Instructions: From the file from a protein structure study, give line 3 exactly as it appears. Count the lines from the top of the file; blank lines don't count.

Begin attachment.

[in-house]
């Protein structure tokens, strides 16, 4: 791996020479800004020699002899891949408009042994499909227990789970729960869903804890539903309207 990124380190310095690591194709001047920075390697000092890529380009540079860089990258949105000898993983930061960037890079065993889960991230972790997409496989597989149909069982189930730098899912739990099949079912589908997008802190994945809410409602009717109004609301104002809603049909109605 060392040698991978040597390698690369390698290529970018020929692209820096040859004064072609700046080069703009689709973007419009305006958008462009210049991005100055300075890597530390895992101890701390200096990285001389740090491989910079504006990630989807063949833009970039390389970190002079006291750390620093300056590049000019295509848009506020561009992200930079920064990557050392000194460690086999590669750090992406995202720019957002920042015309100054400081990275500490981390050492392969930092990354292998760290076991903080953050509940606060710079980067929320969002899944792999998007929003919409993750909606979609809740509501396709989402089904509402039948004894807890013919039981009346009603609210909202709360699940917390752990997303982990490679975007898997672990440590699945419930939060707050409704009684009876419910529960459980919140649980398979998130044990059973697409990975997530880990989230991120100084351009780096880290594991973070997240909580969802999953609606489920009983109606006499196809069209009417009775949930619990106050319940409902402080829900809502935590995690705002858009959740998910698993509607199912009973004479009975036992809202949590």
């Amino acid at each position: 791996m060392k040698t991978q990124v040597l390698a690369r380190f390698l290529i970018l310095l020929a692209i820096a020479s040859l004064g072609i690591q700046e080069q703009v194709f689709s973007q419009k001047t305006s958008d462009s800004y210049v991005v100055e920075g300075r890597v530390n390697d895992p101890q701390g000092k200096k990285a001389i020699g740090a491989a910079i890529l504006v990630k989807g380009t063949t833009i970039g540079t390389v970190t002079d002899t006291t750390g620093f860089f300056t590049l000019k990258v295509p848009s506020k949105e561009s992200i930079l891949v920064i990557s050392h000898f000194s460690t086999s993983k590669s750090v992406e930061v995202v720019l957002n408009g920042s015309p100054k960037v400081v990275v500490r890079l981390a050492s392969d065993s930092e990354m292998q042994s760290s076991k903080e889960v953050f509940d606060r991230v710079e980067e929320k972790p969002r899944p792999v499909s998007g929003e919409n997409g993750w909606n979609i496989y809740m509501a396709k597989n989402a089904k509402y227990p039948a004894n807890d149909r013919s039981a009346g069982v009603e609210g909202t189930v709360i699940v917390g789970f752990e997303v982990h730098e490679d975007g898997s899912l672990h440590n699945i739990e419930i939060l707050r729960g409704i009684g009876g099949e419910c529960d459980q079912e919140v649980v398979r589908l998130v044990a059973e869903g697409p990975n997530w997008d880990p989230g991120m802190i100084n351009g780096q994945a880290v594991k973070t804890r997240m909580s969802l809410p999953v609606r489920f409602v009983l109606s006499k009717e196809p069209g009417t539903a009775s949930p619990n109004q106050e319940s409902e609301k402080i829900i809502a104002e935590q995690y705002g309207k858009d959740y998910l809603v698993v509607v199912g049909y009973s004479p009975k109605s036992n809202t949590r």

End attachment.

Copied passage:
């Amino acid at each position: 791996m060392k040698t991978q990124v040597l390698a690369r380190f390698l290529i970018l310095l020929a692209i820096a020479s040859l004064g072609i690591q700046e080069q703009v194709f689709s973007q419009k001047t305006s958008d462009s800004y210049v991005v100055e920075g300075r890597v530390n390697d895992p101890q701390g000092k200096k990285a001389i020699g740090a491989a910079i890529l504006v990630k989807g380009t063949t833009i970039g540079t390389v970190t002079d002899t006291t750390g620093f860089f300056t590049l000019k990258v295509p848009s506020k949105e561009s992200i930079l891949v920064i990557s050392h000898f000194s460690t086999s993983k590669s750090v992406e930061v995202v720019l957002n408009g920042s015309p100054k960037v400081v990275v500490r890079l981390a050492s392969d065993s930092e990354m292998q042994s760290s076991k903080e889960v953050f509940d606060r991230v710079e980067e929320k972790p969002r899944p792999v499909s998007g929003e919409n997409g993750w909606n979609i496989y809740m509501a396709k597989n989402a089904k509402y227990p039948a004894n807890d149909r013919s039981a009346g069982v009603e609210g909202t189930v709360i699940v917390g789970f752990e997303v982990h730098e490679d975007g898997s899912l672990h440590n699945i739990e419930i939060l707050r729960g409704i009684g009876g099949e419910c529960d459980q079912e919140v649980v398979r589908l998130v044990a059973e869903g697409p990975n997530w997008d880990p989230g991120m802190i100084n351009g780096q994945a880290v594991k973070t804890r997240m909580s969802l809410p999953v609606r489920f409602v009983l109606s006499k009717e196809p069209g009417t539903a009775s949930p619990n109004q106050e319940s409902e609301k402080i829900i809502a104002e935590q995690y705002g309207k858009d959740y998910l809603v698993v509607v199912g049909y009973s004479p009975k109605s036992n809202t949590r």